The onset of the COVID-19 pandemic in early 2020 brought a sudden halt to social gatherings, crowd events, and even personal contacts. Experiential business models were hardest hit by forced closures and lockdowns; cruise ships were forbidden to sail, restaurants and theme parks were closed, and air travel and hotel occupancy dwindled, all in an attempt to minimize personal interactions. The stocks of leisure services companies took a beating in March 2020, with Chart 1 documenting the virus’ impact on 34 large and midcap stocks representing this theme.
A strong argument can be made that experiential consumer services was the economic sector hardest hit by the pandemic lockdown. Cruise ships were forbidden to sail, restaurants and theme parks were closed, and air travel and hotel occupancy dwindled—all in an attempt to minimize personal/public interaction. The stocks of experiential companies took a beating in March 2020.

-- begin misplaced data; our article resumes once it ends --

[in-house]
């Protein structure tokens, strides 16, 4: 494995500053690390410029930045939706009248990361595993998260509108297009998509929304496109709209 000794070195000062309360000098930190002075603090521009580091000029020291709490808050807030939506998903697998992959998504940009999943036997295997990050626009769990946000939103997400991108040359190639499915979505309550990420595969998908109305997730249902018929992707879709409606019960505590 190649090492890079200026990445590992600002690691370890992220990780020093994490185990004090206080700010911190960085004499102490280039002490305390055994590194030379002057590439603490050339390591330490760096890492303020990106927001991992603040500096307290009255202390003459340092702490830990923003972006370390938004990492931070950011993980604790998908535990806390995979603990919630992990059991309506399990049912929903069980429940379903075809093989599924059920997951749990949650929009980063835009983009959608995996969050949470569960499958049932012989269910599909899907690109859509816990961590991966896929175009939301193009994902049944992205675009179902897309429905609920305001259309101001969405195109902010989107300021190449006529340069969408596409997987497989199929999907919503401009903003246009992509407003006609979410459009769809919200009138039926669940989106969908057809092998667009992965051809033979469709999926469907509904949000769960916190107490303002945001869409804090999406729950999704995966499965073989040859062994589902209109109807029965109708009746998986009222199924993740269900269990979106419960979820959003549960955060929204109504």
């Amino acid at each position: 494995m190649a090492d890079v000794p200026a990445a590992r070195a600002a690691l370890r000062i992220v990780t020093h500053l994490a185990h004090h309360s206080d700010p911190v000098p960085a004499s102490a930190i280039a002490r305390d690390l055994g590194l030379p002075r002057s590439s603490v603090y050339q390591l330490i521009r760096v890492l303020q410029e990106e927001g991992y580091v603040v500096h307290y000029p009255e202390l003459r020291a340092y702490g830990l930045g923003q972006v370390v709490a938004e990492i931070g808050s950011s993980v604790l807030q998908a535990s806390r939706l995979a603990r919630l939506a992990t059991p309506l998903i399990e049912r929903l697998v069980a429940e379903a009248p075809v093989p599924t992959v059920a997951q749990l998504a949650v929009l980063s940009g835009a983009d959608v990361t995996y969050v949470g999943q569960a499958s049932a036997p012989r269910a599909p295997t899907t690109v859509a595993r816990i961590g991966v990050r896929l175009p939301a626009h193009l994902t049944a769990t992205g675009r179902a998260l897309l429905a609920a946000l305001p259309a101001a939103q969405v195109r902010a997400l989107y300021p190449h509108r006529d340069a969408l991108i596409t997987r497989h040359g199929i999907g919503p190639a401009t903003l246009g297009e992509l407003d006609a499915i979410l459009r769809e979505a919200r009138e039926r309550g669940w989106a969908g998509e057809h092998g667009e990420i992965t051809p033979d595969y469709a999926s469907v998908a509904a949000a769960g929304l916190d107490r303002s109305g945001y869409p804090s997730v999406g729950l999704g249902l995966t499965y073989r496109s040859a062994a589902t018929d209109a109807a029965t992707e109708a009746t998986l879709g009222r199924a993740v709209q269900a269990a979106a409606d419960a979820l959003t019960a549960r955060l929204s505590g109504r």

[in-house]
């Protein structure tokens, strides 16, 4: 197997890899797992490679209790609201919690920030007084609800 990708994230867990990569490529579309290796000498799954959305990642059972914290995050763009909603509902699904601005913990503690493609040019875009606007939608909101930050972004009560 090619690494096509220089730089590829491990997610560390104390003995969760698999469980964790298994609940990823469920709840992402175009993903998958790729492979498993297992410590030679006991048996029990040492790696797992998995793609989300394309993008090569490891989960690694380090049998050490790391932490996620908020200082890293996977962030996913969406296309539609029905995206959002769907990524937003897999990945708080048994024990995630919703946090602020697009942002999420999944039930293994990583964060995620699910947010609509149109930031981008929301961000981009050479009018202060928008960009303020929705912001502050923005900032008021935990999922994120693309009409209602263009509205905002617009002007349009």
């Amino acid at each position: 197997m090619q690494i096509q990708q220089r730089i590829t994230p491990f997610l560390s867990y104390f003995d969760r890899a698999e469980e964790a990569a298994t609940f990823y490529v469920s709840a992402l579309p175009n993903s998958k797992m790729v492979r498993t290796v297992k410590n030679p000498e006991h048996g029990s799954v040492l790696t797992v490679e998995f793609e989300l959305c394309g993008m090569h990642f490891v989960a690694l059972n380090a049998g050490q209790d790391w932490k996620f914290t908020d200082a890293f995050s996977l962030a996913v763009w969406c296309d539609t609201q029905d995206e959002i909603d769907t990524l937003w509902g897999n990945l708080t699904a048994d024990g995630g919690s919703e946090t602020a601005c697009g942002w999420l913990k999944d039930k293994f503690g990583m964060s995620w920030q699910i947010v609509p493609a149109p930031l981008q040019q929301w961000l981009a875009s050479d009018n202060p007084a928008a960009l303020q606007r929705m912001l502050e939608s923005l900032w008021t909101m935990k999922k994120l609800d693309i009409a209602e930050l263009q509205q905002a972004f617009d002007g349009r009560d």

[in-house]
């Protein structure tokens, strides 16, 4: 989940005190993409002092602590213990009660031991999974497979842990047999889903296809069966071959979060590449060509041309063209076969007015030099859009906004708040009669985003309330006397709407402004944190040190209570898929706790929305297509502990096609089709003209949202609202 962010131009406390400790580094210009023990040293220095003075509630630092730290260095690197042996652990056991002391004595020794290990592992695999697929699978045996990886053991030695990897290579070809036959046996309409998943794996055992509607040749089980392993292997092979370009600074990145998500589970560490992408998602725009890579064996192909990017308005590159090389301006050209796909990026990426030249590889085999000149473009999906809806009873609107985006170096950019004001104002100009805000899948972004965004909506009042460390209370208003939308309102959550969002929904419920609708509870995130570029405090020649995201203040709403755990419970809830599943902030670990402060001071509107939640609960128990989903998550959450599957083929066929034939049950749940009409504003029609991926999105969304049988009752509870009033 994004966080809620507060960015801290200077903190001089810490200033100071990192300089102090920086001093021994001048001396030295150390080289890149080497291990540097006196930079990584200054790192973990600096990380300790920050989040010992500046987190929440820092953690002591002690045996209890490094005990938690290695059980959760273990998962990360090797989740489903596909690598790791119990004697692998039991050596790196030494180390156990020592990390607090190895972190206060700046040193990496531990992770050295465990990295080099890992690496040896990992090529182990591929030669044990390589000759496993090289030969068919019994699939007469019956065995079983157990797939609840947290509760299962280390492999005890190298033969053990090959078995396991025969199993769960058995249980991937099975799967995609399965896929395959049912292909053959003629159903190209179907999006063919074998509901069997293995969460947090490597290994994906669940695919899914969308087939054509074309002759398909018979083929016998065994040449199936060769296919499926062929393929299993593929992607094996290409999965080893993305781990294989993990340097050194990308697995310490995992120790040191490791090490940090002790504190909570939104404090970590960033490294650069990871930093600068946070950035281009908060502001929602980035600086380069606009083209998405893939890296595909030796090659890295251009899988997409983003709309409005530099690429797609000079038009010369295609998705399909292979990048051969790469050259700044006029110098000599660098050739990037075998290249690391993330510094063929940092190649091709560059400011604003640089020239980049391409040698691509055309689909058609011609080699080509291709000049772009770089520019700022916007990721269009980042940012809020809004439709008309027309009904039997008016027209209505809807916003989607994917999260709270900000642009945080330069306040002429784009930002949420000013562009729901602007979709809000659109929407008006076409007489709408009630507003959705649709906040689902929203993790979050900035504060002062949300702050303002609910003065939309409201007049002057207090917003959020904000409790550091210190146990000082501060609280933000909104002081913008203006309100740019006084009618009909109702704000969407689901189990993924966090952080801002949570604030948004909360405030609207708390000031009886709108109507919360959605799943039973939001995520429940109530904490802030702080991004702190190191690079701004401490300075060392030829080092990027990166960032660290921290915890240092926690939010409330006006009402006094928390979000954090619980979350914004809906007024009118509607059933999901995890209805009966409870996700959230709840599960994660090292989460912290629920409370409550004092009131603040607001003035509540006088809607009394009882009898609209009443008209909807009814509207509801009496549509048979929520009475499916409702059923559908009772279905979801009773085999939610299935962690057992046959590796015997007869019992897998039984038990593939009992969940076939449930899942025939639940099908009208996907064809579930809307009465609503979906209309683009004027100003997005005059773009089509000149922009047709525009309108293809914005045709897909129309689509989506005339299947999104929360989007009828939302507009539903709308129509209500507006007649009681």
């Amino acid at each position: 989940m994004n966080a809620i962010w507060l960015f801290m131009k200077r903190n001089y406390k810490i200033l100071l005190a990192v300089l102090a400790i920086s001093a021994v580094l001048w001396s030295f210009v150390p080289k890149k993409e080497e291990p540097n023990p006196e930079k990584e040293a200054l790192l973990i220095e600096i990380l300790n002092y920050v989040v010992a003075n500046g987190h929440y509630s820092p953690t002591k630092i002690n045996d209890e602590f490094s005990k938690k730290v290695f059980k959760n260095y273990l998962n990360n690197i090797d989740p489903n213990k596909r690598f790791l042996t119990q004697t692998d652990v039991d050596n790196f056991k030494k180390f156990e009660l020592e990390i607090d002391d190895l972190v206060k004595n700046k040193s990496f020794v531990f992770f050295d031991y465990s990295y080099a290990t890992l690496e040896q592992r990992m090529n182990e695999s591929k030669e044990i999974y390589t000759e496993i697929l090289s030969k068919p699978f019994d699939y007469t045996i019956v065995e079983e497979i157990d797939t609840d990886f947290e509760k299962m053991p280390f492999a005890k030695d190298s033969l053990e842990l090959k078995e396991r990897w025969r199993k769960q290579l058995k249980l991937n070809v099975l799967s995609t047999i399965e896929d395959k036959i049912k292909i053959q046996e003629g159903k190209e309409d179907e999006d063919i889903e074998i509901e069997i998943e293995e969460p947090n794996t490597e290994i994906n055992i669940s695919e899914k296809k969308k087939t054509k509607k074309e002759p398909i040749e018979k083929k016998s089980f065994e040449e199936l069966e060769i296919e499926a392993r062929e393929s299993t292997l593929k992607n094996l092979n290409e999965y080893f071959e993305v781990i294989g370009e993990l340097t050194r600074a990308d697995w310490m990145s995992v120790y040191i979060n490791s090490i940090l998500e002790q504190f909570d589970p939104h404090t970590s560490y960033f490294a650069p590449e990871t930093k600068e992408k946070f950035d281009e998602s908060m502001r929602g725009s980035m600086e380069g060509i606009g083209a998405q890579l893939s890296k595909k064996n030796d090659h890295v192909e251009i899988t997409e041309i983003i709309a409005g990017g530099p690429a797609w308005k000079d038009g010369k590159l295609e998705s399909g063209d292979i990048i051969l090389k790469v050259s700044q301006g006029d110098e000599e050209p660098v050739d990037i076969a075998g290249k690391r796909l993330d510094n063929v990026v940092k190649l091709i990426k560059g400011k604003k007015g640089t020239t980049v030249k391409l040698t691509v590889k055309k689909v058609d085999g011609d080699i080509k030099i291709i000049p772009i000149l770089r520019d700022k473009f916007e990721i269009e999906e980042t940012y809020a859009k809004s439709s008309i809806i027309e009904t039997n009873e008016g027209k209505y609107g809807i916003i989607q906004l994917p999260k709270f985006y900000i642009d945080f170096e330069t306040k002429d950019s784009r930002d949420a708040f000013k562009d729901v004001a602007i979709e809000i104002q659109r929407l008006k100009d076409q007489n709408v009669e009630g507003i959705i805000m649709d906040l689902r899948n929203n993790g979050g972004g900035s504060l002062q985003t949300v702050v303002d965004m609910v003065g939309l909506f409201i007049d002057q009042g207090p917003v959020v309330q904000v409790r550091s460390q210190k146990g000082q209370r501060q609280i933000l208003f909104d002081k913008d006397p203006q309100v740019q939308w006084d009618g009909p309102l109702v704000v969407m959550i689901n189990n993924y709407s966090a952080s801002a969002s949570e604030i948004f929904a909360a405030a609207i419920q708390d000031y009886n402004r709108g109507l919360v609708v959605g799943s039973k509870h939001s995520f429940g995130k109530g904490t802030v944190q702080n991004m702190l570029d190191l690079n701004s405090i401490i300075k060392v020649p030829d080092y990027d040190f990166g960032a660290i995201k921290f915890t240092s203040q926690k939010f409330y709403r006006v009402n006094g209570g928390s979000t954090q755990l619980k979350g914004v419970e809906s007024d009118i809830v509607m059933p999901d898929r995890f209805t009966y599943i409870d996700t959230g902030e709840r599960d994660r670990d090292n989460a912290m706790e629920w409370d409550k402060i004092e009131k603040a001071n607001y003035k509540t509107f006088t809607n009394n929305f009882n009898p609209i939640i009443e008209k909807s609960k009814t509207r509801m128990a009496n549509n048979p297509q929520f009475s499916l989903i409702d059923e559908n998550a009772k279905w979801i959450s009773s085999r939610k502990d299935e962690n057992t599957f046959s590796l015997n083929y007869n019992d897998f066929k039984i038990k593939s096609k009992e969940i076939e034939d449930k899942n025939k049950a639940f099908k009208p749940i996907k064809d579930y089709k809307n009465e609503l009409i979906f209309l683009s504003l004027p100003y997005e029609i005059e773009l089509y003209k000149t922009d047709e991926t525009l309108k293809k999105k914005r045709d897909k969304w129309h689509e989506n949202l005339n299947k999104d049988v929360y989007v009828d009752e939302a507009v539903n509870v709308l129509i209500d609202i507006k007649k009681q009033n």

Companies are returning cash to investors at a level never before seen. Counting dividend payouts and outstanding share repurchases, the amount of cash returned back to investors crossed the $1 trillion mark for the first time in January 2016 (based on trailing twelve-months’ total for the largest 500 companies, Chart 1).
EPS growth rates are coming in higher than expected. While sales growth remains muted, the ability of companies to do more with less and maintain high operating margins is impressive. Margins are determined at the discretion of management and are thus sticky and unlikely to drop off significantly unless wage pressures resume and slack capacity around the globe is absorbed.